Southwest is looking to add Boston Logan to its network this autumn. The airline already serves the Boston region through Manchester (New Hampshire) in the north and Providence (Rhode Island) in the south, but it is not drawing many customers from downtown Boston, so Logan represents an opportunity to draw new traffic. Since there are no slot or space constraints, Southwest sees tremendous growth possibilities.
Southwest has shifted its focus from secondary to major airports for a number of reasons. First, it is now more able to deal with congestion and delays at large East Coast hubs after gaining experience with ATA and now that it has more sophisticated scheduling tools to help minimise the impact of any delays at LGA.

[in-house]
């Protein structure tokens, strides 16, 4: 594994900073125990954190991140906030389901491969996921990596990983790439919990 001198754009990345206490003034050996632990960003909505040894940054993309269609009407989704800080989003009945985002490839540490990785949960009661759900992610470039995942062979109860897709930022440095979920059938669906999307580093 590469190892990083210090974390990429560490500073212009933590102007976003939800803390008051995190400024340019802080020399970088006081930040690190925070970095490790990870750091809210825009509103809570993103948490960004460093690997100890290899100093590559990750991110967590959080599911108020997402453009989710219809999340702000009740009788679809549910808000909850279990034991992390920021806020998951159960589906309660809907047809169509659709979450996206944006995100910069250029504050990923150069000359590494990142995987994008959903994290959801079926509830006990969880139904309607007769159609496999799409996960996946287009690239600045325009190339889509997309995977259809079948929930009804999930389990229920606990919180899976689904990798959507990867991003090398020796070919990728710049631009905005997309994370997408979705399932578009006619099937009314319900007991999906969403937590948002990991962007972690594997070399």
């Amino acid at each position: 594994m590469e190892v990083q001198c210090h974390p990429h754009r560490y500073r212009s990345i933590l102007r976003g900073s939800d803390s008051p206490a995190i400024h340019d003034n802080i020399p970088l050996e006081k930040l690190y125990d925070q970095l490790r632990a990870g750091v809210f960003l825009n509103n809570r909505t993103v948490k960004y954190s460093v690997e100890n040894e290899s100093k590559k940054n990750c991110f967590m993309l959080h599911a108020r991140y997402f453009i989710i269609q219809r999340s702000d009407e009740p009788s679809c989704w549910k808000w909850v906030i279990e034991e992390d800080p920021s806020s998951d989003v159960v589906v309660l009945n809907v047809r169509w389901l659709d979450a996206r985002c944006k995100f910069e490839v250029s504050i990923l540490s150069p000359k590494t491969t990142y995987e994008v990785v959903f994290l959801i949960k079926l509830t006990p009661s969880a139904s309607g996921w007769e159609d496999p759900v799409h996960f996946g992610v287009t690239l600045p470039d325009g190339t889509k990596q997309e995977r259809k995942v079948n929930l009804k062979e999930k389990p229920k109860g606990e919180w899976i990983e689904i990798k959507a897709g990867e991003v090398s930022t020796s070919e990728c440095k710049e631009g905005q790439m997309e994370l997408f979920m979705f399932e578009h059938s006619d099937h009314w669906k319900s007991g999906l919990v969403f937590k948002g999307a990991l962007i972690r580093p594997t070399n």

Second, Southwest is responding to changes in the competitive environment. In the old days it could go to a region like Boston, pick an alternative airport and people were happy to drive long distances to get cheap fares. That was when Southwest was the only low–fare airline. Now that there is low–fare competition throughout the US, including JetBlue with a major presence at Logan, the strategy no longer works.
Third, Southwests large size and nationwide presence probably obligates it to serve the nations largest city, New York, as well as the main gateway airports to cities such as Boston. Fourth, focusing on the main airports obviously helps cater better for the business segment.